If local regulations permit, grab your buddies, some good bike lights, and hit the trails when the sun goes down. You will feel like a kid again, exploring the unknown, and wondering what is around the next corner.

Having fun is what mountain biking is all about

While it is great to be competitive and challenge yourself, it is not healthy to do so at the expense of having fun. We have enough stress in our lives already. Why bring it to the trails? Mountain biking is one of the few platforms where it is acceptable for grown-ups to act like kids. Take advantage of it, and put some fun back into your rides.

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# Comments

  • 2010tundra

    I have found that ditching the action camera, and forgetting about Strava, have both helped me enjoy riding more!

  • appraiserkevin

    I may have to don that old early 90’s lycra lime green GS speed suit I used to wear when snowboard racing. Maybe head to Bachelor with it on. Thats the last place I wore it in a Pro AM race. I could NEVER keep a straight face when bike riding in that. I doubt anyone seeing me could either! People be all,,, WTH was that that just flew by????????
    Seriously though, some Mt bikers are just too serious, maybe its the times we are in with busy busy lives and carving out a bit of time for a ride is hard for some and whey want to MAX the ride to the effect of misery. Im in it for the fun and exercise, and little adrenaline fix now and then.

    • Richard Shoop

      I see a lot of people like that myself. The “hurry up and have fun” types who dart from here to there and are constantly in motion. That’s what inspired me to write the article. Mountain biking should be the last place to have that mentality. Just chill and soak in the moment.

  • Mickelodeon

    Nice article. I tend to always wear fun t-shirts and loose-fitting shorts. Sometimes they match. Sometimes they don’t. 🙂

  • sgoeckner

    “wearing tight jerseys and shorts for a prolonged period can cut off circulation to the part of the brain that makes us fun”…Best quote of the week 😉 I think what we see in mtn biking is a symptom of a larger problem in outdoor enthusiasts in general. It’s beyond “if it’s not on strava it didn’t happen”….you can’t hike up a mountain for the sake of the view and the enjoyment of experience, you have to “bag the peak”…COME ON PEOPLE. The reason most of us are outside is to escape the hyper competitive, comparison oriented, social media driven and frankly fake atmosphere of “real life”. But it seems like we take our problems with us….I can totally enjoy racing, but it’s not all a race. And nobody complains about PRS, but all of us will get older and slower as time goes on and if our speed (or even rad skills-something I am singularly lacking in) define us we’re in for a long, slow decline into frustration. I want to be like the 70 + YO folks I meet occasionally who are still having a ball, still exploring new areas, and still looking for challenges as time goes on, not depressed because somewhere on the planet there is someone (possibly riding an ebike and not admitting it but that is DIFFERENT gripe) who just took their QOM/KOM. GREAT article!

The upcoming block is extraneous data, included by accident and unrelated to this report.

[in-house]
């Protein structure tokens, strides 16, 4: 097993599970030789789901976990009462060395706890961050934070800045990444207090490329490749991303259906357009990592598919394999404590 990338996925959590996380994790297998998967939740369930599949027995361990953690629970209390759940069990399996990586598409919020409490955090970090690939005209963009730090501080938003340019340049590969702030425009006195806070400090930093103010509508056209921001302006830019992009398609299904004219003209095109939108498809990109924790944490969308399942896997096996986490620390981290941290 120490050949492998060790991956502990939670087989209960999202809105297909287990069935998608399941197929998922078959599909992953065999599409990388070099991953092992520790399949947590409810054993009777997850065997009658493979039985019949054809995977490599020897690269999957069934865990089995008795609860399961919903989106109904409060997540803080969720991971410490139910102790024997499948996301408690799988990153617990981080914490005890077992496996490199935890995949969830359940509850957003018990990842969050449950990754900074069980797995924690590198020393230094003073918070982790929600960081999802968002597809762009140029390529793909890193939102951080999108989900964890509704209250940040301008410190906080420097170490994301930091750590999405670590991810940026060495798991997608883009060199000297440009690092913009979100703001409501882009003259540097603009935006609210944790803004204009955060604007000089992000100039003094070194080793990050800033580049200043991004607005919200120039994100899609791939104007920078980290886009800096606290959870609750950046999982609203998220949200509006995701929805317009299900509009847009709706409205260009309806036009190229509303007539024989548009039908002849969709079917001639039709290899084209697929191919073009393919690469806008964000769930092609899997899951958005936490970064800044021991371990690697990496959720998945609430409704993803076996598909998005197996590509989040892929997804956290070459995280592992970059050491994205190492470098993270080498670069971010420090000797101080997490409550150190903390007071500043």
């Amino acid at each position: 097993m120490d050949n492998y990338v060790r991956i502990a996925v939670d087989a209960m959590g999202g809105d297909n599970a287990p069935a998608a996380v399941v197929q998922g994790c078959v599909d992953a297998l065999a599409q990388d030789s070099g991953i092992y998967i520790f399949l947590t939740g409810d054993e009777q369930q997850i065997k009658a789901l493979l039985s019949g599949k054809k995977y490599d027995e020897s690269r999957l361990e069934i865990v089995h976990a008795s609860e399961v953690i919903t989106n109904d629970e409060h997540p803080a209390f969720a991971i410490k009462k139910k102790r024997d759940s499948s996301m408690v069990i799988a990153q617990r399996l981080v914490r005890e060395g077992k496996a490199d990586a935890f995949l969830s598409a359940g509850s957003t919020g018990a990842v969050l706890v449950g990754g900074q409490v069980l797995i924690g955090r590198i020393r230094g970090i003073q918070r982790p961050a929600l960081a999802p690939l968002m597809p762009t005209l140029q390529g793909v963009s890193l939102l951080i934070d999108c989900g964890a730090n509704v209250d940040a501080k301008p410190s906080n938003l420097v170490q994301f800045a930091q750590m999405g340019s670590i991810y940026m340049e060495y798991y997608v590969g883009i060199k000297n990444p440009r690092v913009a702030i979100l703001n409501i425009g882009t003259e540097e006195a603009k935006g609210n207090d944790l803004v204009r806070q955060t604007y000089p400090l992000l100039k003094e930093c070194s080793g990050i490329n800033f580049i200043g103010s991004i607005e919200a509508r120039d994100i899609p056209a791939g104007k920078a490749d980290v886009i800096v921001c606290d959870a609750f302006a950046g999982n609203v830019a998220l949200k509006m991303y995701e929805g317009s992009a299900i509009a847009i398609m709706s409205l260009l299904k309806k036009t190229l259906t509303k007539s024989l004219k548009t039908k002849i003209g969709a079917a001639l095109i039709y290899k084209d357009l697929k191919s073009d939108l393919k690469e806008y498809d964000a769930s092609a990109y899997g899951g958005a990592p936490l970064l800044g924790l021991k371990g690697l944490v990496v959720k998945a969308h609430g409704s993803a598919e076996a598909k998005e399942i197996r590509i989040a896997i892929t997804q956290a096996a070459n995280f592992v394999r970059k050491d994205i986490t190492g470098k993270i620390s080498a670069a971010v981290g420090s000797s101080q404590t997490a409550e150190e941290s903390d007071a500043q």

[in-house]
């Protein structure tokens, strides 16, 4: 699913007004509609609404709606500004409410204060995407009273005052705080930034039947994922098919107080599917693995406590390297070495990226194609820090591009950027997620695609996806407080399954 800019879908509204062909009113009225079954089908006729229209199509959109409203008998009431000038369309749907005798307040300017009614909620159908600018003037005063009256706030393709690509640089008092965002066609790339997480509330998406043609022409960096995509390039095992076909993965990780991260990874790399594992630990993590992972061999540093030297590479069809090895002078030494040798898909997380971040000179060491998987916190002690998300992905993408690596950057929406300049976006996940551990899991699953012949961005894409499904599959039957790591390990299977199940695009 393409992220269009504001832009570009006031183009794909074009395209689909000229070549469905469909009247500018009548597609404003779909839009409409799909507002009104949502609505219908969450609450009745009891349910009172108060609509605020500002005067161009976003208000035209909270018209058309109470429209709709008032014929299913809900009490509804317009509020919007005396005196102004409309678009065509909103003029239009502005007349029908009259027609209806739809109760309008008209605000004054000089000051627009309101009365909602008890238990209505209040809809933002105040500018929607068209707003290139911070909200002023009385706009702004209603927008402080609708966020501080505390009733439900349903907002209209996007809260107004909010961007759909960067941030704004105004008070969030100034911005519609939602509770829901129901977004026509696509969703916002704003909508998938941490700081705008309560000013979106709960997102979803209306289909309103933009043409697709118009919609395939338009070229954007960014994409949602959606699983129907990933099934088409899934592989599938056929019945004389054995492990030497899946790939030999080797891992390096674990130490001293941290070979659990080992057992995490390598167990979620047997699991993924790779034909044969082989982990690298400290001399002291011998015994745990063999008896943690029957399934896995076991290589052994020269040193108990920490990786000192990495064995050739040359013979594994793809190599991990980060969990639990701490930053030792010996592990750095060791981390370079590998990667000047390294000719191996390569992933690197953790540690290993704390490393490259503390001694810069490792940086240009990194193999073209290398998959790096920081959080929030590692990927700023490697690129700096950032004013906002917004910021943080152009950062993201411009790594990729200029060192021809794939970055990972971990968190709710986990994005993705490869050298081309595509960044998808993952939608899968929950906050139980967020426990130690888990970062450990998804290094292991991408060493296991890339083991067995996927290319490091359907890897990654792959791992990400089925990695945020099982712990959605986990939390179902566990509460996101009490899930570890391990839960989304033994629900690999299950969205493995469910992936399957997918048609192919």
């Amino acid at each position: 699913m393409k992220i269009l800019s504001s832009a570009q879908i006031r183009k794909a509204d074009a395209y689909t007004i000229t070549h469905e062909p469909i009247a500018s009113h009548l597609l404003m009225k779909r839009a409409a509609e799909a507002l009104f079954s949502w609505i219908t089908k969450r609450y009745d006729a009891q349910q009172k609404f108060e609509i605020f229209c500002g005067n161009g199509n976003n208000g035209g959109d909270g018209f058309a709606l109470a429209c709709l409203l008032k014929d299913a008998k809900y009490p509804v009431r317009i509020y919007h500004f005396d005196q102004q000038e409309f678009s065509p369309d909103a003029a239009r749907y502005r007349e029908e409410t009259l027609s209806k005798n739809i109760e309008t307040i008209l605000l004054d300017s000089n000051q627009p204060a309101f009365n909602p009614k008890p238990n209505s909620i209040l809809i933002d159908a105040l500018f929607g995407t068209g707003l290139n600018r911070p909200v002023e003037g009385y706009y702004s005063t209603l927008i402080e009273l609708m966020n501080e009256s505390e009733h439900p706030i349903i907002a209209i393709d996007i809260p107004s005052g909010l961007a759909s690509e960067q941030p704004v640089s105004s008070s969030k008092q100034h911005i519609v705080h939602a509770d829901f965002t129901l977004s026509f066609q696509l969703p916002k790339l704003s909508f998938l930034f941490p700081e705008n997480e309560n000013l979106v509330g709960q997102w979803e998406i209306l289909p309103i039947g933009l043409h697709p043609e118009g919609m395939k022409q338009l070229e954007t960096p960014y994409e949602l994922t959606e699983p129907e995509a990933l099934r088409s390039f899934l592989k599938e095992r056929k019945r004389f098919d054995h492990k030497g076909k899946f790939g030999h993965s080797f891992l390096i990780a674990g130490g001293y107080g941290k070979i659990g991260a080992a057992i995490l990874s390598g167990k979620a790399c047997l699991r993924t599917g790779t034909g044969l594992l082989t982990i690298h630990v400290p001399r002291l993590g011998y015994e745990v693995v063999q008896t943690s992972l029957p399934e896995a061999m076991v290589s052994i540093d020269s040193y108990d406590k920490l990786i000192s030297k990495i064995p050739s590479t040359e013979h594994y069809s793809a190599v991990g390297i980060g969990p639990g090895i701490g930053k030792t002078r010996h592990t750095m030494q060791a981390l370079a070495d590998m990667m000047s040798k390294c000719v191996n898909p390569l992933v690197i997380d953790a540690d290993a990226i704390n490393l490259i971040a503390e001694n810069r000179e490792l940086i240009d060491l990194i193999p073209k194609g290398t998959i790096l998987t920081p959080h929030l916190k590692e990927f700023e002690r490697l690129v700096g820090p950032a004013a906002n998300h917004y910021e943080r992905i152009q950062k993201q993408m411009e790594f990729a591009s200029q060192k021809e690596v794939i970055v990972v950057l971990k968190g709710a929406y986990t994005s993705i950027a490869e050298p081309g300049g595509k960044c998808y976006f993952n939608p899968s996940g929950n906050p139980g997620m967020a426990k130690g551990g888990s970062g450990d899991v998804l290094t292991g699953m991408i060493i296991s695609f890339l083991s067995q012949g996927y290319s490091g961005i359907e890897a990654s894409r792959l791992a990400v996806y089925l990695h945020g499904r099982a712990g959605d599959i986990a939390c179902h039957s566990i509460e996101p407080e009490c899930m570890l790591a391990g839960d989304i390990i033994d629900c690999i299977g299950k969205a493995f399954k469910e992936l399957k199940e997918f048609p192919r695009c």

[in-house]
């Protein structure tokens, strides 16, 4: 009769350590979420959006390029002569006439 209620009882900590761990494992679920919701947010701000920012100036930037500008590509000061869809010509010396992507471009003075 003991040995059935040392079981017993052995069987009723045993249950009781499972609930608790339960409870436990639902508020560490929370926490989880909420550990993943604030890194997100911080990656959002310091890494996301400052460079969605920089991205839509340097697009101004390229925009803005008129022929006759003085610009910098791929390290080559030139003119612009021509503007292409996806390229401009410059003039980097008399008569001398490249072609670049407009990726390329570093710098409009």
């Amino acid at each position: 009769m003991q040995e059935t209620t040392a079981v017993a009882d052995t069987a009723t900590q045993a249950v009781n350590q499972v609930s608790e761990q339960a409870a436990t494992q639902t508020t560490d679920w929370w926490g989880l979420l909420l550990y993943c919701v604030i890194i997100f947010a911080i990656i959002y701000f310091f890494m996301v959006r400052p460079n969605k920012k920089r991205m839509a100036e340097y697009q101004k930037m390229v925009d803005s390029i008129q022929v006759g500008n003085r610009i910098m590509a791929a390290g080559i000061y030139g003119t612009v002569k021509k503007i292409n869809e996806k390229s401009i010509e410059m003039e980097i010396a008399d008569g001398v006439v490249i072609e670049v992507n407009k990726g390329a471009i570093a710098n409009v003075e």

• Richard Shoop

      Very well said. I am lacking in the rad-skills department myself, but I’m still trying. For me, mountain biking is both an escape from reality and a cheap form of therapy. I live for each ride and try to enjoy every minute of them. Thanks for your comments. I’m glad you enjoyed the article.

  • Alvin Mullen

    I agree, mountain biking, like surfing, is about fun. The old surf saying is “The best surfer is the one having the most fun”, and for me it is the same on my bike.

    • Richard Shoop

      Totally. My best rides are the ones where I’m relaxed and not focused on being fast or doing something epic.